#841 – The Counsellor


I’m with the critics that liked the The Counsellor. In fact, I sort of loved it. There’s a lot of expensive sunglasses, couture clothing, top marque cars and lavish, design laden locations on show and the characters that occupy them are it’s safe to say deluded, cretinous, insane and morally fucked. This has been enough to put people off, but McCarthy’s script gets away with.

McCarthy refuses to bow to Hollywood convention. There is no hope, when things go bad they go bad and nothing is going to change that. The characters know their world. They talk of what’s going to happen. And it happens. This might not be to everyone’s taste, but this in McCarthy’s hands and directed by Scott works wonders when, as a viewer, you catch on to how this is going to play out.

There’s no hope in this film but what it has in spades is sharp ass dialogue and scenes you won’t forget any time soon. In ten years, in twenty years even, people will still talk about Cameron and that Ferrari (catfish), Pitt and Fassbender’s to-and-fro convos, the separating of a motorcyclist’s head from his body and that motorised fucking neck-tie.

The Counsellor Cameron Diaz


#840 – Starlet


There might be too much attention given to capturing the x-rated teen dream Dree Hemmingway in wayfarers at just the right tight angle in Starlet but this can be forgiven. Downtown LA sun and bleached out exteriors are a mainstay of this self-consciously indie flick yet the story at its core is a genuine one. And when everything falls away this is about avoiding preconceptions and being nice to one another. Can’t dislike that.


#839 – Better Living Through Chemistry


It has reached a point where I’ll watch anything with Sam Rockwell in and enjoy it regardless, he’s that good. Better Living Through Chemistry is though good in its own right. It’s not up there with The Way, Way Back but has the same feel to it, a sort of spontaneity and refusal to be too serious. It’s fun.

Note the title sequence. One of the best of 2014.

Better Living Through Chemistry

#837 – Jeune & Jolie


Their is no way of getting around it Jeune & Jolie is French and then some, which isn’t always a fault. It’s not misogynistic as some have said, but it is a male fantasy played out in the most beautiful and languid visual style. It’s a style that matches the lead Marine Vacth who it has to be said was born for the screen, in the words of Claudia Winkleman, “an exquisite and beautiful creature.”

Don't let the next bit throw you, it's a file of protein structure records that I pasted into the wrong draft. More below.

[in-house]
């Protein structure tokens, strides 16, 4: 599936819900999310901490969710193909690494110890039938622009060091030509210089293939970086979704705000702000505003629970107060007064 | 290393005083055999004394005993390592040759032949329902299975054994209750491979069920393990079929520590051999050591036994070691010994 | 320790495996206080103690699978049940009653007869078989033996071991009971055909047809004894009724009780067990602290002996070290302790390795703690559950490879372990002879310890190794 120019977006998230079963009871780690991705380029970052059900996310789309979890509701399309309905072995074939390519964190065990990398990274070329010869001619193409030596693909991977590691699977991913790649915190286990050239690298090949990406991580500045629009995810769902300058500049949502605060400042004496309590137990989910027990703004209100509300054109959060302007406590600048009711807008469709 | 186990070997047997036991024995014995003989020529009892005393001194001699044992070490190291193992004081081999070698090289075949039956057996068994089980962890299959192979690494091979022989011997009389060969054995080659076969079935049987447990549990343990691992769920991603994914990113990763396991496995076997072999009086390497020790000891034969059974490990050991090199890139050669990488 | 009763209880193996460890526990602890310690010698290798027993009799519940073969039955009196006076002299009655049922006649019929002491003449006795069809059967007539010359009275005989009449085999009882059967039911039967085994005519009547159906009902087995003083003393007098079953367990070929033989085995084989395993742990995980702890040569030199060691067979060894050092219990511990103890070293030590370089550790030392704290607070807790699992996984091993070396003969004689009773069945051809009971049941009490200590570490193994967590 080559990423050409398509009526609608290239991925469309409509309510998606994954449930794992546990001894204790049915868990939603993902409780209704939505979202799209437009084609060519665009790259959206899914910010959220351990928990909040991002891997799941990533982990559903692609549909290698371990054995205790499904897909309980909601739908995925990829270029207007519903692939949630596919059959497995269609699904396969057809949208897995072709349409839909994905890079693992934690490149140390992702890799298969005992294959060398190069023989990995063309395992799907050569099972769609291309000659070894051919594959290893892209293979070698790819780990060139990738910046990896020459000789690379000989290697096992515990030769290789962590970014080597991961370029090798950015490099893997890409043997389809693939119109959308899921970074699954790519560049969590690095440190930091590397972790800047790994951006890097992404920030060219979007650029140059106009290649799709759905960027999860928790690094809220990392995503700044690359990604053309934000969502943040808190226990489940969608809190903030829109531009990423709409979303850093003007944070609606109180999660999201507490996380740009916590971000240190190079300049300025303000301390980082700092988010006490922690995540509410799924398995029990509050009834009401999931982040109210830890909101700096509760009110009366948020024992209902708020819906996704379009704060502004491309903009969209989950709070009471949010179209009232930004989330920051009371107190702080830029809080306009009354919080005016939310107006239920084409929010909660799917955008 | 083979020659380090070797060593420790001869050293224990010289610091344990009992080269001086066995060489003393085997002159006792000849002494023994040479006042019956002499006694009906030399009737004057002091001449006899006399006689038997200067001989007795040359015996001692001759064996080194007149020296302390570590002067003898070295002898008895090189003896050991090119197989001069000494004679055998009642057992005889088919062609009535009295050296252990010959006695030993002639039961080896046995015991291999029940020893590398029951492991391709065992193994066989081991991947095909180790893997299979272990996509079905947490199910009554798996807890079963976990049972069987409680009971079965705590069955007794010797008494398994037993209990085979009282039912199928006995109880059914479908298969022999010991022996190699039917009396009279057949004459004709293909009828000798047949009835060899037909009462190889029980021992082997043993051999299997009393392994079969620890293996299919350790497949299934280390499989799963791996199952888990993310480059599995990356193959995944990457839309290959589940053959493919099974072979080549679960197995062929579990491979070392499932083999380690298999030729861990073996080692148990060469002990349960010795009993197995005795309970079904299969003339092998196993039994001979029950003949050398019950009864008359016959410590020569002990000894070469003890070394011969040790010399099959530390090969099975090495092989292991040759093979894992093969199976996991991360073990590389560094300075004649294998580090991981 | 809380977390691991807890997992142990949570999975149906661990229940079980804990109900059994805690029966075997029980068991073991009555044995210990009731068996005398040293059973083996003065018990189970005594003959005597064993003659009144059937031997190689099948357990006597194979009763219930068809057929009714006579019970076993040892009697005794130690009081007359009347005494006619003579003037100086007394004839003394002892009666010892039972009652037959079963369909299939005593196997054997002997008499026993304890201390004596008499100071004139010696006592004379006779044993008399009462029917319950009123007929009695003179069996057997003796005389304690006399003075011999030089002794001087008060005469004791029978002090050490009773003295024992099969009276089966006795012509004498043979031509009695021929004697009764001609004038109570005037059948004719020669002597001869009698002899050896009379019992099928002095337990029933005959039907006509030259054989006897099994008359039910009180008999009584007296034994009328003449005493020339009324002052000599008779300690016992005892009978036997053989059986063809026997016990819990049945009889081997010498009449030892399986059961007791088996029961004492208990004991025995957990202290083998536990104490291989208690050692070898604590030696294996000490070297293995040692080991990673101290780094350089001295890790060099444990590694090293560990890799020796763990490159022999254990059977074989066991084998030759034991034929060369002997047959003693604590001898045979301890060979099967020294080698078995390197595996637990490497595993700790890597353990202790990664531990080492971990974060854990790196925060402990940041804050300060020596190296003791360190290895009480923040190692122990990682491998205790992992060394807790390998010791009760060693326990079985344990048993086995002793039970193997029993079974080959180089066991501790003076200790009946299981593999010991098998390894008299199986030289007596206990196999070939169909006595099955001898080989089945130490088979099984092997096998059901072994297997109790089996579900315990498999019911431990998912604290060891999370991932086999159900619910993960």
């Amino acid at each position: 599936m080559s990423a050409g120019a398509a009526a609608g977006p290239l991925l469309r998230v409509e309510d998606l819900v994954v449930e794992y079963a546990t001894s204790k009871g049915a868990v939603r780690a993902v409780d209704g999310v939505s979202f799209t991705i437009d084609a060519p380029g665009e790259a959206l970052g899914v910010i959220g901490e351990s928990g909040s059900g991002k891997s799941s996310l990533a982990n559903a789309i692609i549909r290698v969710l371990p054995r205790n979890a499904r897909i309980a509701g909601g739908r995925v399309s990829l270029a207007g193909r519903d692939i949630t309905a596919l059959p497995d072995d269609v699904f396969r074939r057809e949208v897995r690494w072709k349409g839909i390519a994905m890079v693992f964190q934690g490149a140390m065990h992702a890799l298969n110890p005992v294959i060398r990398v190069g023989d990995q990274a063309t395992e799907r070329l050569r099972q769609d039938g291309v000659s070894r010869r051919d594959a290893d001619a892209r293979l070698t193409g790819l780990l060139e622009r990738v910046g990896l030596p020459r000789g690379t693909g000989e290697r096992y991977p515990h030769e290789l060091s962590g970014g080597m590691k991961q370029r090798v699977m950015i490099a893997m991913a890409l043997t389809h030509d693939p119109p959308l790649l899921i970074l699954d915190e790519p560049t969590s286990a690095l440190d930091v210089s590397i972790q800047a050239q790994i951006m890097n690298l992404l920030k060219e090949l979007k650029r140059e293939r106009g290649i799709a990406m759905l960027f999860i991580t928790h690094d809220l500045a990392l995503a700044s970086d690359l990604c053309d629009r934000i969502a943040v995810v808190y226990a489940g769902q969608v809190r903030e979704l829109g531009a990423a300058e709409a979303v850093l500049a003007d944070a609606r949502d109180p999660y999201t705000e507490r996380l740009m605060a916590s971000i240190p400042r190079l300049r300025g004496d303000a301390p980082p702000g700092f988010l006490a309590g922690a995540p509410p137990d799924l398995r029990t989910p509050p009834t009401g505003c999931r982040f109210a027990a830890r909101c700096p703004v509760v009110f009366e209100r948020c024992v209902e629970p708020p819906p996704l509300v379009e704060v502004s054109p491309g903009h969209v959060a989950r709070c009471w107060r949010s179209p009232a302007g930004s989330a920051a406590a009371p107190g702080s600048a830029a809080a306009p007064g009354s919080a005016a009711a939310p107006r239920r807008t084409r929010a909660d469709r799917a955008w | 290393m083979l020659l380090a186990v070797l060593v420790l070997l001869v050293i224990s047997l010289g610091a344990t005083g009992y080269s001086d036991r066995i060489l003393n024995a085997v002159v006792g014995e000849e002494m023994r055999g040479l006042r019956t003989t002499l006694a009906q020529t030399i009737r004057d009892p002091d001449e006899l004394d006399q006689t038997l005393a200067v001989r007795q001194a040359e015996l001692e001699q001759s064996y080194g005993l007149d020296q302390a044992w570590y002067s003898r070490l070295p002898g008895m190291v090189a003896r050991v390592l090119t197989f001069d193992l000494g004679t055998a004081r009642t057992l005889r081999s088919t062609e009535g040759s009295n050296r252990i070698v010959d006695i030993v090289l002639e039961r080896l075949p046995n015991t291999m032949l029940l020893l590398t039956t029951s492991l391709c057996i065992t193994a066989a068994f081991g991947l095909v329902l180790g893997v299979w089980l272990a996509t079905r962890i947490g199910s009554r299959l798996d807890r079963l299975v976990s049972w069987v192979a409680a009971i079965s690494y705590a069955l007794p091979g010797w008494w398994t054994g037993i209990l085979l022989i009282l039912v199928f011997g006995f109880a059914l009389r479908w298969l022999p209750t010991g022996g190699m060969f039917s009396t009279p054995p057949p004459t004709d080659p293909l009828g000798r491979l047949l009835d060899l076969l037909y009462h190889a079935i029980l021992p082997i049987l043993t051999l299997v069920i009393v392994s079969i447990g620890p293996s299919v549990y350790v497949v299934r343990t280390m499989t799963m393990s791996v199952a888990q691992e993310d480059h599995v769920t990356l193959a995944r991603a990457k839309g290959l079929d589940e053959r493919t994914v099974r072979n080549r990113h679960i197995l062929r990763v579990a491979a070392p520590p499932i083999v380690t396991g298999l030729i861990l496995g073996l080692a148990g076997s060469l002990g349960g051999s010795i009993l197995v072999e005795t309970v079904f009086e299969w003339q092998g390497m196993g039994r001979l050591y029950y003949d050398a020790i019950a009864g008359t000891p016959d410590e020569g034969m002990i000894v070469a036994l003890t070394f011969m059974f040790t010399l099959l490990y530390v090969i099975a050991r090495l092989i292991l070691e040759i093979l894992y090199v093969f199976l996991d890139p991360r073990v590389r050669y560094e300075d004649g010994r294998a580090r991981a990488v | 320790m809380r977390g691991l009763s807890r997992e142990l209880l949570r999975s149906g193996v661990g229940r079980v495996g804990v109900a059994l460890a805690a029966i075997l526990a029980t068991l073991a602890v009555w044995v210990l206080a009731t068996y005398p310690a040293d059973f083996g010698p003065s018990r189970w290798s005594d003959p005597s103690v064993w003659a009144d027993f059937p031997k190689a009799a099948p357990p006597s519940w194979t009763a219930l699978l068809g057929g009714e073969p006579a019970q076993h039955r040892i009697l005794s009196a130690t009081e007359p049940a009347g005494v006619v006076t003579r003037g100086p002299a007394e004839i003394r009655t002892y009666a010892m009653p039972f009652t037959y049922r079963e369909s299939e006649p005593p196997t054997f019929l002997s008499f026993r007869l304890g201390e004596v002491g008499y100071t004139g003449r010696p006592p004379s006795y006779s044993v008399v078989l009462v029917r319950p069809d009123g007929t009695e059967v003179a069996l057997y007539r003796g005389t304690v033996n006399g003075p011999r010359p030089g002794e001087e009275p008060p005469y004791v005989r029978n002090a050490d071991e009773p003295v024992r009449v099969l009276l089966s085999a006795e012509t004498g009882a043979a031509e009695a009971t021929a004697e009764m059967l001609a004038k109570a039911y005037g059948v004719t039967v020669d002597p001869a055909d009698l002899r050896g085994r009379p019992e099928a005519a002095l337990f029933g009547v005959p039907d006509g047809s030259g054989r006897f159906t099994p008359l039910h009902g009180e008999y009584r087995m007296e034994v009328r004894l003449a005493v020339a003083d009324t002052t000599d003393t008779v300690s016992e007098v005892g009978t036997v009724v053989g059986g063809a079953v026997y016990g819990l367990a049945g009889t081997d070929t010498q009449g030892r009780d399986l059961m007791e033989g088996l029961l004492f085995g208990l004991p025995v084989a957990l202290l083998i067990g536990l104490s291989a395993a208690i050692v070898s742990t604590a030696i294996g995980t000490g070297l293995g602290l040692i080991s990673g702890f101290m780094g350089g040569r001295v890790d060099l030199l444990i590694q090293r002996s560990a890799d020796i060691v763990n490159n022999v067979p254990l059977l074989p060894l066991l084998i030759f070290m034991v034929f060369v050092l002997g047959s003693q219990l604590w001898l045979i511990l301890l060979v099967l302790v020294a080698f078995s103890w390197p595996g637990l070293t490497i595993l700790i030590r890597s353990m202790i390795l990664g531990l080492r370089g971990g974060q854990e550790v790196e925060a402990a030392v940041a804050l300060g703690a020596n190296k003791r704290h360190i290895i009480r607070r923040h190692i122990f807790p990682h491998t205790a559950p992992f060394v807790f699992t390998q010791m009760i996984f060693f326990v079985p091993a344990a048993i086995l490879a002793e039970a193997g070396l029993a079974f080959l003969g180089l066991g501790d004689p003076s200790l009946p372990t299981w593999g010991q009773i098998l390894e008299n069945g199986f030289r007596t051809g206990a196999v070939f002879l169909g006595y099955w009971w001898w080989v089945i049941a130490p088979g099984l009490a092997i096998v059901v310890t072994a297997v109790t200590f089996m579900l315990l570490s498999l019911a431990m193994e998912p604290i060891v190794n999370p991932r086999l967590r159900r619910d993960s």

Young and Beautiful

#836 – Short Term 12


Short Term 12 is a gem of a movie. Brie Larson really acts in this, she’s on point from the get go. The narrative arc is perfectly paced too, giving you what you need to know exactly when you need to know it. The opening and ending sequences that book end the film are a precise example of a director knowing exactly what the story he’s telling is about.

See this film. It’ll show you that the world’s an okay place, which is something I like to be reminded of at fairly regular intervals.

Short Term 12 Brie Larson

#834 – Frances Ha


Frances Ha is a brilliant film. Vibrant and important. Wholly relevant too for those leaving their 20s and stumbling through their 30s. It’s full of subtle moments that ring true for the demographic that’ll watch this film, it’s almost perfect.

In Frances too Greta and Noah have created a female character that should be heralded and lauded. Vitally a female character that is defined outside of the persistently male cinematic gaze. It’s a rare and beautiful thing.

Frances Ha

#833 – Upstream Color


Could I tell you exactly what when on in Upstream Color? No, definitely not. Did I like it? Yes. Though I feel the story, which is something to do with controlling others and then being one and the same as all organisms, had an element of hardcore sci-fi that would have been splendid in a more accessible narrative. That isn’t this film though and it was never meant to be. This film is an avant-garde visual and aural experience.

upstream color